Tuesday, September 28, 2010

The Story About Ping, by Marjorie Flack and Kurt Wiese

      I have just finished reading The Story About Ping, and I’ve decided that I hate it.     

     I read this book often as a child. Every lunch hour I went into the Monto school library to the obscure shelf where I’d hidden it, and reread it. I couldn’t stay away from it. I found it unsatisfying and troublesome. Unlike Ferdinand the Bull, who is content, then miserable, and then content again, Ping has no happy ending.
     The crux is this: Ping is a young duckling who lives on a boat in the Yangtze River. Each day the ducks are let off the boat to forage, and the last one back on board in the evening gets smacked on the tail with a cane. One day, knowing he’ll be last, Ping runs away. Or, in his case, paddles. After a series of traumatic adventures involving villainously-drawn Chinese people, Ping spots his boat again and hurries home, even though he knows he will get caned for being last. He does, and, supposedly, lives happily ever after.
     So there it is. Ping allows his fear to drive him back to an abusive home where he knows he will get beaten. Ping loves the person who beats him. The message is clear: Hey, kid, I might smack you around, but this is a picnic compared to the world out there. And Ping falls for it. He becomes the most degraded of all things, a happy slave.
     Ping settled, and he left me unsettled. The Story About Ping gave me a lot to ponder when I was seven, possibly a lot more than the author intended. I knew what the message was supposed to be: Discipline is good for you, but I didn’t feel it. Ping deserved better.
     I feel as strongly now as I did then about one thing: If I ever get a duck I won’t smack it.   

Buy the Story About Ping by Marjorie Flack and Kurt Wiese here at Amazon.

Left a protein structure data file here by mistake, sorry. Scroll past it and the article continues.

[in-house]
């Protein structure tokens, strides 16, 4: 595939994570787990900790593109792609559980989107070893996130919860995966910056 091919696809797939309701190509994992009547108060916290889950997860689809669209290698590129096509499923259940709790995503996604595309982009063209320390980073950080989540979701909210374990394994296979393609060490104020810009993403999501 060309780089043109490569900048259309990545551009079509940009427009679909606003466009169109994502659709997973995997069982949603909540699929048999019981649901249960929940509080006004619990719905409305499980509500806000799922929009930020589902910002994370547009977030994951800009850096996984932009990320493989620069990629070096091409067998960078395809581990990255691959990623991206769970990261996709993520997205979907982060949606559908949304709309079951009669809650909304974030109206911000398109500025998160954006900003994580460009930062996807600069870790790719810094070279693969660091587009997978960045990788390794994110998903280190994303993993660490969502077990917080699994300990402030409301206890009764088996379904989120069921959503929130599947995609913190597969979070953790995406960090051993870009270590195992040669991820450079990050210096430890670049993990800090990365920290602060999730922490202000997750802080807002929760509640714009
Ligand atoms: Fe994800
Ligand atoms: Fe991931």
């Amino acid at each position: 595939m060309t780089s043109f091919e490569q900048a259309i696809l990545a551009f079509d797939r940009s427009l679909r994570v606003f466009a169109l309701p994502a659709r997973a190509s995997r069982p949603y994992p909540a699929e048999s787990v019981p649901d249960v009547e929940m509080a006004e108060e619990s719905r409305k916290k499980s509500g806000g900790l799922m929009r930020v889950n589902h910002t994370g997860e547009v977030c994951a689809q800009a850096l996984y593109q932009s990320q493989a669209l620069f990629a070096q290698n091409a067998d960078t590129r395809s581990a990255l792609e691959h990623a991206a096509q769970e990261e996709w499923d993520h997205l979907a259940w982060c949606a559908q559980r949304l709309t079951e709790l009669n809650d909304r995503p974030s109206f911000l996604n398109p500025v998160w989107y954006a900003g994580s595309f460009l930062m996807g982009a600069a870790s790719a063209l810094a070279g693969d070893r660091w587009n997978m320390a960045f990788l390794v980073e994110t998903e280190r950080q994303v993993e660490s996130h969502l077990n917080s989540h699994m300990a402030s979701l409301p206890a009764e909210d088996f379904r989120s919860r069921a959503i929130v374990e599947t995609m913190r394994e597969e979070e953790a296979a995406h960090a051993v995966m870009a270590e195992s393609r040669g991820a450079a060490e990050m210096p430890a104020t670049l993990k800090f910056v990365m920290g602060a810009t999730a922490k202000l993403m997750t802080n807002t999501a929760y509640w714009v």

1. I just found your blog and had to comment on this post. I absolutely agree!!! I, too, loved this book when I was little and was so excited to purchase it for my own children. I was so utterly mortified when I reread the story. I had the same reaction to The Giving Tree. There's a wonderful book called, Should We Burn Babar? and it delves into this very issue. Books that we, as children, have wonderful reactions to that turn out to be very disturbing stories with terrible morals. It really makes you wonder what kinds of effects, if any, they have on child development.

  2. Thanks MacDougal Street Baby!

    The problem with Ping is I'm still conflicted. I read it, I get what I think is the message, and I wonder what the hell they were actually trying to say! I will always love Ping, because he is so cute. (I didn't realise how very Yellow Peril the Chinese looked until later!) But the story will always disturb me...

    I think it has stayed in my memory simply because it was the first book I had complex feelings about, so that has to be a good thing on some level, I suppose!



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